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Can football clubs become the ultimate civic brands?

11.01.2019 Sport : Inclusivity : Culture

A rise in incidents of discrimination on the terraces is driving debate around the game’s role in helping to tackle major societal issues.

Real Madrid kit made from recycled plastic by Adidas Real Madrid kit made from recycled plastic by Adidas

As businesses step up to act as forces for good in society, football clubs should be doing the same, rather than shying away from difficult issues.

Adam Steel, senior writer, The Future Laboratory

Football has long had an image problem, but a recent rise in incidents of discrimination on the terraces is serving to renew debate about the game’s role in helping to tackle key societal issues.

According to anti-racism body Kick It Out, incidents of racism, homophobia and other forms of discrimination are up by 38% in England’s top four leagues compared to this time last season. When the top four tiers of non-league football, grassroots games and social media are also taken into account, the increase in incidents of discrimination related to football rises to 59%.

The professional game is leaving a lot to be desired when it comes to combatting these issues. Funding is one case in point, with the Premier League now donating just under £280,000 annually to Kick It Out, despite its last three-season tv rights deal netting the organisation £5.14bn. More clarity, meanwhile, needs to be brought to reporting processes. A global survey released by Kick It Out and the live-score app Forza Football revealed that 50% of UK fans say they have witnessed abuse, but only 40% know how to report it.

Underpinning this limited action, and putting the brakes on any real progress, is the sense that discrimination needs to be tackled by society first and football second – suggesting that change will come only once wider communities are more inclusive, with football merely a reflection of society.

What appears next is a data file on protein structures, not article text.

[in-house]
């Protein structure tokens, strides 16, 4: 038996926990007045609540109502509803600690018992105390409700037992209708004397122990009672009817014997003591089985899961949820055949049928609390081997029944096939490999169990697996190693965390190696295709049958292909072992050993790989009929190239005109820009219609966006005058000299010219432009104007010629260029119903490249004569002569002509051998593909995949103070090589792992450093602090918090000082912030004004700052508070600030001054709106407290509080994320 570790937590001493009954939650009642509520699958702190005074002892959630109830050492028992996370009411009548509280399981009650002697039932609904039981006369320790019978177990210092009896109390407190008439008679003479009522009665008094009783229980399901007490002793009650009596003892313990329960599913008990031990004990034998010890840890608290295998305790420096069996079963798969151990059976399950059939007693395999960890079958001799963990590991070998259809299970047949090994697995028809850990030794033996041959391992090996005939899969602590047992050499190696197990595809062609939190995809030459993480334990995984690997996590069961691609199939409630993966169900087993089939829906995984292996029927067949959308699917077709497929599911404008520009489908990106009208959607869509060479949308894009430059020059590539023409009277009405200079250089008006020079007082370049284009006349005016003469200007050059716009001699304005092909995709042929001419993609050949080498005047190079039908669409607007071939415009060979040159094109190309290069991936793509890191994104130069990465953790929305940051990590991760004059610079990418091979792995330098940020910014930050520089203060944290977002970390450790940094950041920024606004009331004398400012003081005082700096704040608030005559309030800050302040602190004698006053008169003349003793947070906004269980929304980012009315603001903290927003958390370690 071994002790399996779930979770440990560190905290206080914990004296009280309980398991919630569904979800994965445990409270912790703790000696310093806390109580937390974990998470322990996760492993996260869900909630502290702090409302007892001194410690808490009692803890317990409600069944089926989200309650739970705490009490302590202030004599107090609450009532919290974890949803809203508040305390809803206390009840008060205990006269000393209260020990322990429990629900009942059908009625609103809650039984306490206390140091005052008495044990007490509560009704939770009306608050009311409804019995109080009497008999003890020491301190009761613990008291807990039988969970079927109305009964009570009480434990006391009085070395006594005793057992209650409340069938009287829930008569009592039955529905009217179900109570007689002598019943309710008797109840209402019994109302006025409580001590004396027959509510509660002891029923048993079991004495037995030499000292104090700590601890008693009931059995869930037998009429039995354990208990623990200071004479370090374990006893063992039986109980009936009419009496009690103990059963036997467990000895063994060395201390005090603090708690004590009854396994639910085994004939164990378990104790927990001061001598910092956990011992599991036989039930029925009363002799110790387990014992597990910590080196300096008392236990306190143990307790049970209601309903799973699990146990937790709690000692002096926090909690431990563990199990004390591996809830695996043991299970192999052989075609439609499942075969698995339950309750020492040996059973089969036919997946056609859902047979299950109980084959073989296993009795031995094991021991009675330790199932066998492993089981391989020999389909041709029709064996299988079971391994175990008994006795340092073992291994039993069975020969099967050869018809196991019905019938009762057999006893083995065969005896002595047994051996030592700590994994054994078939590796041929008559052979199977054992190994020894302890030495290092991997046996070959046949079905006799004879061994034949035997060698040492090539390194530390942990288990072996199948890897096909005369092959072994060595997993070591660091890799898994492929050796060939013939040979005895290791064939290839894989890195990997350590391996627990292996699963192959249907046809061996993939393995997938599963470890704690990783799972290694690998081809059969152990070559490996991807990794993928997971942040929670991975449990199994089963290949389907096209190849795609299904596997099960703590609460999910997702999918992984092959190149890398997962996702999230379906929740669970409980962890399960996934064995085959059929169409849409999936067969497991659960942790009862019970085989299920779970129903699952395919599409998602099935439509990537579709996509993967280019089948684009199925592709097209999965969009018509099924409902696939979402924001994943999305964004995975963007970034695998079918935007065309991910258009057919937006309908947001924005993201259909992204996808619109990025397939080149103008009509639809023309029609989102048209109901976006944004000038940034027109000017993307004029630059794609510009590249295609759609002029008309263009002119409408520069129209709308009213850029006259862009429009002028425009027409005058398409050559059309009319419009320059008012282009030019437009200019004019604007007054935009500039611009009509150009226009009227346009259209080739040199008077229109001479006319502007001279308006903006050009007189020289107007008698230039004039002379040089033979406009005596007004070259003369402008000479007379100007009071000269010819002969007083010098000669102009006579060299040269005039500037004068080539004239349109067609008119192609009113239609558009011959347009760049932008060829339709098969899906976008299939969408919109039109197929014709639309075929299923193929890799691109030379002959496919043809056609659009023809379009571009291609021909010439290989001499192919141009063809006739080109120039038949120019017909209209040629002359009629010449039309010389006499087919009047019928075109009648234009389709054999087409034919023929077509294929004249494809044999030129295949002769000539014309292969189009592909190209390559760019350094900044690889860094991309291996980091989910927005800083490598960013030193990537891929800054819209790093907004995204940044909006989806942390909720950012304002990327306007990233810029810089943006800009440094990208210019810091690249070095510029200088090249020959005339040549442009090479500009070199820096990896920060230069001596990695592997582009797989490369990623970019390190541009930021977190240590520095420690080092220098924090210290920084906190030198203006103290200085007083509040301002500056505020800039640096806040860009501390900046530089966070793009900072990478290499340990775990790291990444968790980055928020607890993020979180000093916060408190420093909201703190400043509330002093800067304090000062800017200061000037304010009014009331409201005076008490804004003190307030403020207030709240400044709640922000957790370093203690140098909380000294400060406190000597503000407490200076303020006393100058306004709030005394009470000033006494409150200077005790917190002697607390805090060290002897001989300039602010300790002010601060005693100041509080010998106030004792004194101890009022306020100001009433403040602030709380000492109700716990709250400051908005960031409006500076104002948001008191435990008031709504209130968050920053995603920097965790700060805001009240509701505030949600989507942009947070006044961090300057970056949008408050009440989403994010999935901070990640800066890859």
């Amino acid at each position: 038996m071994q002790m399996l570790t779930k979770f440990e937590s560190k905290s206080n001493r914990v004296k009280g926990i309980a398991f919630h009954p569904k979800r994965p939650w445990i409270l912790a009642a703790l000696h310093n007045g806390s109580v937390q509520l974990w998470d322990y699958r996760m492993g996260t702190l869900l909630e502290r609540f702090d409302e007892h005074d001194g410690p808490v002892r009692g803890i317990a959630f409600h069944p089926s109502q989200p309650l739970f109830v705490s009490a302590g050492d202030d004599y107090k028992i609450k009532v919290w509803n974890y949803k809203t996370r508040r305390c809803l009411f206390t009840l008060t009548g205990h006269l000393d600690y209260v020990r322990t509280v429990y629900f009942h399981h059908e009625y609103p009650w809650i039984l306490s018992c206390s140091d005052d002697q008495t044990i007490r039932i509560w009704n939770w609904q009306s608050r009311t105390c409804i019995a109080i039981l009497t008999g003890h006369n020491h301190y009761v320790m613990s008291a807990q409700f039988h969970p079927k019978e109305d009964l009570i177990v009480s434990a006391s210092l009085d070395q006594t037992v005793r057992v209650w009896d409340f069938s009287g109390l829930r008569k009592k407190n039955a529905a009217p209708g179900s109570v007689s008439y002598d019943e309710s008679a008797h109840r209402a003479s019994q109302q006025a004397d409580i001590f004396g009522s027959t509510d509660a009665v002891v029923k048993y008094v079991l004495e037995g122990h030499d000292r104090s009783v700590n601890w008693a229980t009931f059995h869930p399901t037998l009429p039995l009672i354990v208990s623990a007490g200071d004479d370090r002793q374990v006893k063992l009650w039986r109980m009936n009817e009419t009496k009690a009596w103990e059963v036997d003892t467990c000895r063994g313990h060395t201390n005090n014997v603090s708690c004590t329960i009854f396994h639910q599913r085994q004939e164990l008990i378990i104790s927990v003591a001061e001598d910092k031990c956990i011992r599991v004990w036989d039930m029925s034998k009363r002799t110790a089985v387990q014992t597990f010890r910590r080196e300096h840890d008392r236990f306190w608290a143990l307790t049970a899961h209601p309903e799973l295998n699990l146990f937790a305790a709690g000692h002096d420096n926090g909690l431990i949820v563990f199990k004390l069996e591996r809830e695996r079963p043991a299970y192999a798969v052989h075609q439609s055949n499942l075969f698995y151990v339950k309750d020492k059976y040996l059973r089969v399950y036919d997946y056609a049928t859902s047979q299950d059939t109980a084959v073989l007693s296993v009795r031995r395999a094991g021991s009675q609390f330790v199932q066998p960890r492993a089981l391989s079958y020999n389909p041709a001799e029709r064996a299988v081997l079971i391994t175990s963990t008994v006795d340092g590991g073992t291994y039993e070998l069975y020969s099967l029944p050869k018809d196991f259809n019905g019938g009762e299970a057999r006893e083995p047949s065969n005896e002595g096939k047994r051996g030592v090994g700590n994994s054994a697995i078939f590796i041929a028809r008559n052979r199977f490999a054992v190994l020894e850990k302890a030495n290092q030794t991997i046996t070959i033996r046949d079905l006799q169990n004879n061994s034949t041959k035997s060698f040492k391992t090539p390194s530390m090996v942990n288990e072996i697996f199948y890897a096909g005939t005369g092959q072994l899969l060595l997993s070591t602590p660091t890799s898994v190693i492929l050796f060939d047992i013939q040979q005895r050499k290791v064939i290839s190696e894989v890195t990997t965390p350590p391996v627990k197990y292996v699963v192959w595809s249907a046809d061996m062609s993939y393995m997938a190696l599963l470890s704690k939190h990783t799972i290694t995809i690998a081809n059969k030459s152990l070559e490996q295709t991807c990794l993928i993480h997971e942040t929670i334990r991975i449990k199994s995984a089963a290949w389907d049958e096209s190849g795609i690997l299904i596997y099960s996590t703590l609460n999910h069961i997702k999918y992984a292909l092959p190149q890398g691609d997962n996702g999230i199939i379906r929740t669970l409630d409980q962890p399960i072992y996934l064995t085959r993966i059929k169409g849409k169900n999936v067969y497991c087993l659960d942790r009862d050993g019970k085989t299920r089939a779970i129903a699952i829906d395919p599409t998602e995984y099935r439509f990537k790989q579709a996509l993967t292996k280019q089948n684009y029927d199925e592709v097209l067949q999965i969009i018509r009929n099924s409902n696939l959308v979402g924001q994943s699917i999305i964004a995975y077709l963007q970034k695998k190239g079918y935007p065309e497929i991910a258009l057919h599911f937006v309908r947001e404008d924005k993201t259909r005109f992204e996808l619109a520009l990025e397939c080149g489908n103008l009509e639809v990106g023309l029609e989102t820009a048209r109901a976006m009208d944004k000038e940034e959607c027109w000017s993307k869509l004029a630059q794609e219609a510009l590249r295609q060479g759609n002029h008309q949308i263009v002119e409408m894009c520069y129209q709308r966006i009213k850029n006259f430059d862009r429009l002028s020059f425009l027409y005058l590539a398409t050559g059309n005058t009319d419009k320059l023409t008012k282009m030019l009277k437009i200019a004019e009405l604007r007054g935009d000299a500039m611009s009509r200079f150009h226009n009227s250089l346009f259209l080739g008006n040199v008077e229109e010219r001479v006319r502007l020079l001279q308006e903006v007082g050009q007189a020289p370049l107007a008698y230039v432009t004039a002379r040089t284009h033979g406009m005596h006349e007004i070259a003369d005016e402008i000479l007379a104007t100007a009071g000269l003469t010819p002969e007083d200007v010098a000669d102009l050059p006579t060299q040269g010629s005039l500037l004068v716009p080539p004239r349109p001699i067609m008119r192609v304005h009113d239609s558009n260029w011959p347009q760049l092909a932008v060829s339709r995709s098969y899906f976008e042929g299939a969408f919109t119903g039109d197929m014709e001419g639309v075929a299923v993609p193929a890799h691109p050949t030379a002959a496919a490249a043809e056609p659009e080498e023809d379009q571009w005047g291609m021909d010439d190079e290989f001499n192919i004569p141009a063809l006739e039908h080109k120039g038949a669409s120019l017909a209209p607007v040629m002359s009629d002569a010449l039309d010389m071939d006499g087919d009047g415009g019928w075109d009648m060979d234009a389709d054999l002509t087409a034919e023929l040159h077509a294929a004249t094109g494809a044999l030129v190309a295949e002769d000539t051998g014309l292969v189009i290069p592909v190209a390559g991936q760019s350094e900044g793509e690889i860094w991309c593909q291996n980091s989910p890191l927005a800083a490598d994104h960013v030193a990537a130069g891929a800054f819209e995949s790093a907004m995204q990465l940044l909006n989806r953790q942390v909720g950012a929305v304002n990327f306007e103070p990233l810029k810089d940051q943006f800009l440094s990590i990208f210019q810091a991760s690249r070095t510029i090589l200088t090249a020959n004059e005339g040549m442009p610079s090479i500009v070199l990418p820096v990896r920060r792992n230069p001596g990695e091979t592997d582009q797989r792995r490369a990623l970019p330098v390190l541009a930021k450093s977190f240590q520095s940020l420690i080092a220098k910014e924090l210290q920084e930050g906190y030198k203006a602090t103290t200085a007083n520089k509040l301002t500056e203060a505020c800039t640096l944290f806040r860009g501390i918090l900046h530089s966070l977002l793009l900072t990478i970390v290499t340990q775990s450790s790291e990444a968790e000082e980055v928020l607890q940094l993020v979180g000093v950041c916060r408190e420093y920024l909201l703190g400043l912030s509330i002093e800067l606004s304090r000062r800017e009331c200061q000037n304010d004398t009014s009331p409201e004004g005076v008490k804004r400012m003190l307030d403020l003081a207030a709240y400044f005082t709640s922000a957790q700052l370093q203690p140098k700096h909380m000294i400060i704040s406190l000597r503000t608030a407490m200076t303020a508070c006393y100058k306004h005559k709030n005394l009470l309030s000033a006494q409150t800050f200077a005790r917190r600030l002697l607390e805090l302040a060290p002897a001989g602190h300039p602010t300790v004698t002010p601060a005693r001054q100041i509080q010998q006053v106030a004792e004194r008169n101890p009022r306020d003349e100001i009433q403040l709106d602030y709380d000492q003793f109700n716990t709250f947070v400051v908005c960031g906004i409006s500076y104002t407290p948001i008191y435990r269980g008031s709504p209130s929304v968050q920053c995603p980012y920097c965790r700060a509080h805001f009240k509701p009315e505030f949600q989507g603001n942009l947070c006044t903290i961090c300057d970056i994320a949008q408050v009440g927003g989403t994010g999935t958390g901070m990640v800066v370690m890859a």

It’s a view also held by those in the game. As former England and Liverpool player John Barnes tells The Guardian: ‘Change it in society and it will change in football, not the other way around. But because football is media attentive, you are looking at football to drive society. You cannot do that.’

Real Madrid has created a kit made from recycled plastic, while Lewes FC has started paying its men’s and women’s teams an equal wage.
Real Madrid kit made from recycled plastic by Adidas Real Madrid kit made from recycled plastic by Adidas

However, as businesses increasingly step up to act as forces for good in society, football clubs should be doing the same, rather than shying away from engaging with difficult issues. I would argue that football clubs are uniquely placed to make an impact on society and drive it forward, instead of the other way around.

Like other leading businesses, football clubs have huge global audiences and loyal fanbases, with the Premier League alone watched by 4.7bn people across the world, according to the British Council. They also have inherent links to local communities, enabling them to communicate and engage with their audiences in an authentic way.

A number of fan-backed movements at grassroots level are demonstrating to bigger clubs exactly the kind of initiatives that can affect this change. Lewes FC has started paying its men’s and women’s teams an equal wage. Non-league Clapton CFC, meanwhile, recently achieved viral fame with its ethically produced anti-fascist away shirt commemorating the Spanish Republic, receiving 5,000 pre-orders for the garment.

If this is the impact at lower- and non-league levels, imagine what clubs at the top of the football ladder could achieve through similar campaigns. It could prove truly game-changing, shedding invaluable light on certain issues and helping to kick others into touch for good.

Encouragingly, there is a growing precedent for this kind of action from within the highest echelons of football, with Brighton & Hove Albion becoming the first Premier League football club to provide female fans with free sanitary goods last year, driving a more inclusive attitude around the sport. Beyond the UK, Real Madrid has prioritised sustainability as its civic-impact area, working with kit sponsor adidas and environmental organisation Parley for the Oceans to create a kit made from recycled plastic.

Those football clubs that adopt similarly innovative initiatives and embrace a civic role can become relevant across sectors and engage on a deeper level with the 65% of consumers who, according to research from Havas Group, believe businesses bear as much responsibility as governments for driving social change.

For more on how your brand can step in as a force for good in society, explore our Civic Brands macrotrend.

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